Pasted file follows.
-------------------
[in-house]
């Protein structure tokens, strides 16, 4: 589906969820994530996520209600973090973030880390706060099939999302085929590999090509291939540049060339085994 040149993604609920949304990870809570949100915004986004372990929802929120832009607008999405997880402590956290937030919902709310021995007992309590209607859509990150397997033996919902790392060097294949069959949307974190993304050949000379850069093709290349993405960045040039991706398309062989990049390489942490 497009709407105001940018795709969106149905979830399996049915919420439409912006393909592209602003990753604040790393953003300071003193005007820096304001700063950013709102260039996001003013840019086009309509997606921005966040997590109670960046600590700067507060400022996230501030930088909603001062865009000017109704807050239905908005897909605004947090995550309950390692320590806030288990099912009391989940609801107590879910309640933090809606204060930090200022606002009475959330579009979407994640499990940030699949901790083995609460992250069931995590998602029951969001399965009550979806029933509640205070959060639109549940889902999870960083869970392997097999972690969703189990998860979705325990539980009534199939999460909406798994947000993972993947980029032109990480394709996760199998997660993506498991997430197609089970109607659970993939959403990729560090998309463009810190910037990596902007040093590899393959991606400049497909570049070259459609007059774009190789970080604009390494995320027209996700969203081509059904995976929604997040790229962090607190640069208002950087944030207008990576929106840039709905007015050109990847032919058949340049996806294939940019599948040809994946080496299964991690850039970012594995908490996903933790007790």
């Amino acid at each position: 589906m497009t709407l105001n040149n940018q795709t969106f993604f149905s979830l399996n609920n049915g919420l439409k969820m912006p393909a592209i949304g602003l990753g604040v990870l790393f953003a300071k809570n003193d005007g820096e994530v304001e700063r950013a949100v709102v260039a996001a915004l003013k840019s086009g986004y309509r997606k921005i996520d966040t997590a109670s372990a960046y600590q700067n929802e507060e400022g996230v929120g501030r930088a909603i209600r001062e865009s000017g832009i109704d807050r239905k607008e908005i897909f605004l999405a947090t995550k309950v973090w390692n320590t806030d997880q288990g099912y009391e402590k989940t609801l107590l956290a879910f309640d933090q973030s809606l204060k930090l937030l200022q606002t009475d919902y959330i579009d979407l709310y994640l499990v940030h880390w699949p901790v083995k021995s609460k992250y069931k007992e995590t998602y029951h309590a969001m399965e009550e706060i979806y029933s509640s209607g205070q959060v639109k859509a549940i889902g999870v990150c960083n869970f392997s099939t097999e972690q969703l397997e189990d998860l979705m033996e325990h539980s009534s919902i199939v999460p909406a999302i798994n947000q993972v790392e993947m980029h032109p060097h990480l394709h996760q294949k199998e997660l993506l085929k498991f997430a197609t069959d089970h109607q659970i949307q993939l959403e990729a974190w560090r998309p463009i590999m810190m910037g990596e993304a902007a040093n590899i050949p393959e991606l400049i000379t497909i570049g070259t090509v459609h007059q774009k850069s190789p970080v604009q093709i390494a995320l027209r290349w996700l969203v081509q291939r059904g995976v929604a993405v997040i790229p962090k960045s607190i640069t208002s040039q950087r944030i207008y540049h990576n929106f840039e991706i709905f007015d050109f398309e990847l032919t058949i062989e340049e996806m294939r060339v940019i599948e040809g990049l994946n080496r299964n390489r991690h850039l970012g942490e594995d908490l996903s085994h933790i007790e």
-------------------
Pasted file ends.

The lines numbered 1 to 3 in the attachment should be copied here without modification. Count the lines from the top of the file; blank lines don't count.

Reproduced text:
[in-house]
């Protein structure tokens, strides 16, 4: 589906969820994530996520209600973090973030880390706060099939999302085929590999090509291939540049060339085994 040149993604609920949304990870809570949100915004986004372990929802929120832009607008999405997880402590956290937030919902709310021995007992309590209607859509990150397997033996919902790392060097294949069959949307974190993304050949000379850069093709290349993405960045040039991706398309062989990049390489942490 497009709407105001940018795709969106149905979830399996049915919420439409912006393909592209602003990753604040790393953003300071003193005007820096304001700063950013709102260039996001003013840019086009309509997606921005966040997590109670960046600590700067507060400022996230501030930088909603001062865009000017109704807050239905908005897909605004947090995550309950390692320590806030288990099912009391989940609801107590879910309640933090809606204060930090200022606002009475959330579009979407994640499990940030699949901790083995609460992250069931995590998602029951969001399965009550979806029933509640205070959060639109549940889902999870960083869970392997097999972690969703189990998860979705325990539980009534199939999460909406798994947000993972993947980029032109990480394709996760199998997660993506498991997430197609089970109607659970993939959403990729560090998309463009810190910037990596902007040093590899393959991606400049497909570049070259459609007059774009190789970080604009390494995320027209996700969203081509059904995976929604997040790229962090607190640069208002950087944030207008990576929106840039709905007015050109990847032919058949340049996806294939940019599948040809994946080496299964991690850039970012594995908490996903933790007790």
């Amino acid at each position: 589906m497009t709407l105001n040149n940018q795709t969106f993604f149905s979830l399996n609920n049915g919420l439409k969820m912006p393909a592209i949304g602003l990753g604040v990870l790393f953003a300071k809570n003193d005007g820096e994530v304001e700063r950013a949100v709102v260039a996001a915004l003013k840019s086009g986004y309509r997606k921005i996520d966040t997590a109670s372990a960046y600590q700067n929802e507060e400022g996230v929120g501030r930088a909603i209600r001062e865009s000017g832009i109704d807050r239905k607008e908005i897909f605004l999405a947090t995550k309950v973090w390692n320590t806030d997880q288990g099912y009391e402590k989940t609801l107590l956290a879910f309640d933090q973030s809606l204060k930090l937030l200022q606002t009475d919902y959330i579009d979407l709310y994640l499990v940030h880390w699949p901790v083995k021995s609460k992250y069931k007992e995590t998602y029951h309590a969001m399965e009550e706060i979806y029933s509640s209607g205070q959060v639109k859509a549940i889902g999870v990150c960083n869970f392997s099939t097999e972690q969703l397997e189990d998860l979705m033996e325990h539980s009534s919902i199939v999460p909406a999302i798994n947000q993972v790392e993947m980029h032109p060097h990480l394709h996760q294949k199998e997660l993506l085929k498991f997430a197609t069959d089970h109607q659970i949307q993939l959403e990729a974190w560090r998309p463009i590999m810190m910037g990596e993304a902007a040093n590899i050949p393959e991606l400049i000379t497909i570049g070259t090509v459609h007059q774009k850069s190789p970080v604009q093709i390494a995320l027209r290349w996700l969203v081509q291939r059904g995976v929604a993405v997040i790229p962090k960045s607190i640069t208002s040039q950087r944030i207008y540049h990576n929106f840039e991706i709905f007015d050109f398309e990847l032919t058949i062989e340049e996806m294939r060339v940019i599948e040809g990049l994946n080496r299964n390489r991690h850039l970012g942490e594995d908490l996903s085994h933790i007790e």